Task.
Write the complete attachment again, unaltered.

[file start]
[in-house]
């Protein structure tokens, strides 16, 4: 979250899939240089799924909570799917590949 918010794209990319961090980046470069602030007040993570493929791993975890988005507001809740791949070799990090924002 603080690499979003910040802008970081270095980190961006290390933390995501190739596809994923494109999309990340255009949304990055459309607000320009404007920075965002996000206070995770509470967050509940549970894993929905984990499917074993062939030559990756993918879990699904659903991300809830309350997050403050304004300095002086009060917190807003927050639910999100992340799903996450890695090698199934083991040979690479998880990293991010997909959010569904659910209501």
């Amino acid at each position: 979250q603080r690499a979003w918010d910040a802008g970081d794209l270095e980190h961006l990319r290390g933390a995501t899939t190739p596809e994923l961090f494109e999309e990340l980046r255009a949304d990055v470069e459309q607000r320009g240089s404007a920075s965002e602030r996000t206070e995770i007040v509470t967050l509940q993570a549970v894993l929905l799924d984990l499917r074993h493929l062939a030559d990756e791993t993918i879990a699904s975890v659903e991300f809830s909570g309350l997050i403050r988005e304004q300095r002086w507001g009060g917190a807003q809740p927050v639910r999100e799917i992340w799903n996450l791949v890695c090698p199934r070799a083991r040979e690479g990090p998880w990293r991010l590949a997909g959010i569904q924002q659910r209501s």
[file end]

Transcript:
[in-house]
């Protein structure tokens, strides 16, 4: 979250899939240089799924909570799917590949 918010794209990319961090980046470069602030007040993570493929791993975890988005507001809740791949070799990090924002 603080690499979003910040802008970081270095980190961006290390933390995501190739596809994923494109999309990340255009949304990055459309607000320009404007920075965002996000206070995770509470967050509940549970894993929905984990499917074993062939030559990756993918879990699904659903991300809830309350997050403050304004300095002086009060917190807003927050639910999100992340799903996450890695090698199934083991040979690479998880990293991010997909959010569904659910209501």
């Amino acid at each position: 979250q603080r690499a979003w918010d910040a802008g970081d794209l270095e980190h961006l990319r290390g933390a995501t899939t190739p596809e994923l961090f494109e999309e990340l980046r255009a949304d990055v470069e459309q607000r320009g240089s404007a920075s965002e602030r996000t206070e995770i007040v509470t967050l509940q993570a549970v894993l929905l799924d984990l499917r074993h493929l062939a030559d990756e791993t993918i879990a699904s975890v659903e991300f809830s909570g309350l997050i403050r988005e304004q300095r002086w507001g009060g917190a807003q809740p927050v639910r999100e799917i992340w799903n996450l791949v890695c090698p199934r070799a083991r040979e690479g990090p998880w990293r991010l590949a997909g959010i569904q924002q659910r209501s």